The Public Company Accounting Oversight Board
(PCAOB) is planning on levying a fee on fund firms to defray some of its expected $65 million in annual costs. The plans
were released last Friday and the board is seeking comments.
Fund firms registered under the 1940 Act will face the levy along with the roughly 7,000 publicly listed companies. The PCAOB says that it expects fund firms to pay only 5 percent of the costs associated with the new board, while operating companies will bear 95 percent of the costs.
It also said that investment companies with fewer than $250 million of assets would not face any levy for the board. Whether $250 million is the appropriate cutoff for investment companies is one of the issues on which the board is seeking comment.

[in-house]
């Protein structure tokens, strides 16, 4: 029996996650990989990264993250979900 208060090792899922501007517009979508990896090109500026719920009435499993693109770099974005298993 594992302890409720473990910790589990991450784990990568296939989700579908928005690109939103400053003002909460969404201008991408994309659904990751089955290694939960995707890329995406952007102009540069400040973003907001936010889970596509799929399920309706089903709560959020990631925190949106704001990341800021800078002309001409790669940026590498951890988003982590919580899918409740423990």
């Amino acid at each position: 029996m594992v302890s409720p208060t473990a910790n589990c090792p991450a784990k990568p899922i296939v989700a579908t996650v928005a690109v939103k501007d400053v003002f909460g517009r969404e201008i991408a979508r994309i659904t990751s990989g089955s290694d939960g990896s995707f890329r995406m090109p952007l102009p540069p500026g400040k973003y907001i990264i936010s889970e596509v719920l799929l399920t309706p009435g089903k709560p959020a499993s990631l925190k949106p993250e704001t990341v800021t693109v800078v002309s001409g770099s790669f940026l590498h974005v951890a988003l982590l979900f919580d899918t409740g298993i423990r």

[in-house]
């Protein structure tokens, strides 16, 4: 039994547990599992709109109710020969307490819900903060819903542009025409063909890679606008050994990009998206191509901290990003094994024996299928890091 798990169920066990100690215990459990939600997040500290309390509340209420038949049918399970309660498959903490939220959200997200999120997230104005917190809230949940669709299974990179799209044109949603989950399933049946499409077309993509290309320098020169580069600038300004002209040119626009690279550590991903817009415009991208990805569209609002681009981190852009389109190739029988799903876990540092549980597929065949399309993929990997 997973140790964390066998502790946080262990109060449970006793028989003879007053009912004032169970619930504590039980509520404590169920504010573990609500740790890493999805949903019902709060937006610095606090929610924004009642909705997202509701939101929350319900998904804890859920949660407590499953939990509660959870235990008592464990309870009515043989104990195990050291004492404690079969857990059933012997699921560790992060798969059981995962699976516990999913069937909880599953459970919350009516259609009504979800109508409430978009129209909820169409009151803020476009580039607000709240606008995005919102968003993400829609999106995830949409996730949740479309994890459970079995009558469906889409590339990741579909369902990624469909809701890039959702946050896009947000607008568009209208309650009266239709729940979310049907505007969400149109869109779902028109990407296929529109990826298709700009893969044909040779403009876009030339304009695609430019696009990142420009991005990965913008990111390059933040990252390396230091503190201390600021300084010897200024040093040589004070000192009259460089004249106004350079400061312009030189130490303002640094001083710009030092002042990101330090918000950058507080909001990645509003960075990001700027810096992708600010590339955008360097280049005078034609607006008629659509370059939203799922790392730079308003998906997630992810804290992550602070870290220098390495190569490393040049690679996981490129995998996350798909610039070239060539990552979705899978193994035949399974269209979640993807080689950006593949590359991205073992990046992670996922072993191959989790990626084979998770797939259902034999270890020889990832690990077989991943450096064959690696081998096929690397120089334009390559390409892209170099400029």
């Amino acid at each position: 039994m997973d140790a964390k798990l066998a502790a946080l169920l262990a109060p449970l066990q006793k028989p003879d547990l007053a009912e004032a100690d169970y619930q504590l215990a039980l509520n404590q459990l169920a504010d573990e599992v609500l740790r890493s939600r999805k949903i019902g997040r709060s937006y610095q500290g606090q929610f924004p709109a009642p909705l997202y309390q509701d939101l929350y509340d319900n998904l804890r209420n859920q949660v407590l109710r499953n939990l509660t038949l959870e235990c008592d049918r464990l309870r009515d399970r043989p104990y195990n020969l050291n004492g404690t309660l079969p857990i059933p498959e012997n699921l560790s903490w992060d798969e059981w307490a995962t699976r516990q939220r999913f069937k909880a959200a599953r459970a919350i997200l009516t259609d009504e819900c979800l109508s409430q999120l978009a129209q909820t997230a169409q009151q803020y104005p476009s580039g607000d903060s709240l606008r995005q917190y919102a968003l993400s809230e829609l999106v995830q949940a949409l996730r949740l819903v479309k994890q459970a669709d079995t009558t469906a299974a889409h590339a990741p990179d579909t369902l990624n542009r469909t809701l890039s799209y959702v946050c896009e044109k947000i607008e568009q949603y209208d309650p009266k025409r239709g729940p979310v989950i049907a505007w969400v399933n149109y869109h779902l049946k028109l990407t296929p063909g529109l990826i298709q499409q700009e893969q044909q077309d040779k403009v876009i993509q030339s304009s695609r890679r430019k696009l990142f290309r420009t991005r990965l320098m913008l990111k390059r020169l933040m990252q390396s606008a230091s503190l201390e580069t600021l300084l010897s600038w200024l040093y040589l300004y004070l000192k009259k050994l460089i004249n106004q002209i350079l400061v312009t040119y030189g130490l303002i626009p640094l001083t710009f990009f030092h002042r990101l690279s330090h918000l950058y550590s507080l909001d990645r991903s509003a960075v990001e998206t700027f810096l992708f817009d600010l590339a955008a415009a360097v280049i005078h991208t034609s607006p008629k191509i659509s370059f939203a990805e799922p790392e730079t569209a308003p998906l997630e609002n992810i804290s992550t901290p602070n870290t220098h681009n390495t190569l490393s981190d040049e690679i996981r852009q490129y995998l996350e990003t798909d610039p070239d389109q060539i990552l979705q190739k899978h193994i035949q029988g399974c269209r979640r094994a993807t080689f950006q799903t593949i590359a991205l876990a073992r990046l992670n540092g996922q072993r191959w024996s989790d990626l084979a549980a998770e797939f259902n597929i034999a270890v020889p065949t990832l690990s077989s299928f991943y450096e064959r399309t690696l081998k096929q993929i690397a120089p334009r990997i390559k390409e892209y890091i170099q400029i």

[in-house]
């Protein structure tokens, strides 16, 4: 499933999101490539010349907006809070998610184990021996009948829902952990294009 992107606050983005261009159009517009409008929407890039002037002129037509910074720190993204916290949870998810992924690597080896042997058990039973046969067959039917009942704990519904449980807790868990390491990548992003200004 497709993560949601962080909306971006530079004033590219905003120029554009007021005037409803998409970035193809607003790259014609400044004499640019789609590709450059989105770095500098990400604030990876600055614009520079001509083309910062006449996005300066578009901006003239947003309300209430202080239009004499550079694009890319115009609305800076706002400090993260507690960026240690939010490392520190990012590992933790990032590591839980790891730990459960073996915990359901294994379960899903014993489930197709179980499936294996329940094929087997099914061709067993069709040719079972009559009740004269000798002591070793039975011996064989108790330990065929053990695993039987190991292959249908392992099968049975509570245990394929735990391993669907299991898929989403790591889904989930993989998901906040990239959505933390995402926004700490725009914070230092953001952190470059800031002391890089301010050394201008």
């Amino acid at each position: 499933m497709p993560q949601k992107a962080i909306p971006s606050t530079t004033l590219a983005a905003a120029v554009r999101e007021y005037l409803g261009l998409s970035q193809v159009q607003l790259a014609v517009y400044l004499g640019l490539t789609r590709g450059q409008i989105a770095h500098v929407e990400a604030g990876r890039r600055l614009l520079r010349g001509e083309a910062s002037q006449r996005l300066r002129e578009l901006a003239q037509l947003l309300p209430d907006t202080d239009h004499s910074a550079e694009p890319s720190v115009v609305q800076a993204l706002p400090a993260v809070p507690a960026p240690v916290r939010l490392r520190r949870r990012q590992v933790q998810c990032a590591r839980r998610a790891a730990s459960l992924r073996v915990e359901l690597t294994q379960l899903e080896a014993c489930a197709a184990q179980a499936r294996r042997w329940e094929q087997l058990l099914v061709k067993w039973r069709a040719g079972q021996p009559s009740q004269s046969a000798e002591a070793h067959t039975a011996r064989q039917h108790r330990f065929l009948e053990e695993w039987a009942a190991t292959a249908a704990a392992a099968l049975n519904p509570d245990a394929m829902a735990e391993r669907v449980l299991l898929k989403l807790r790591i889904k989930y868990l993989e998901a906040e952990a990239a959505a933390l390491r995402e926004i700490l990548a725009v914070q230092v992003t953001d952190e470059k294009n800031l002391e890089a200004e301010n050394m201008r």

Meanwhile, those that do pay will face an assessment based on their size. Assessments of less than $50 will be rounded to nothing.
Congress created as part of the Sarbanes-Oxley legislation in reaction to the accounting scandals at Enron, Worldcom and other public companies. Though fund firms have not been directly tied to any scandal, the bill covers them as SEC-registered companies.
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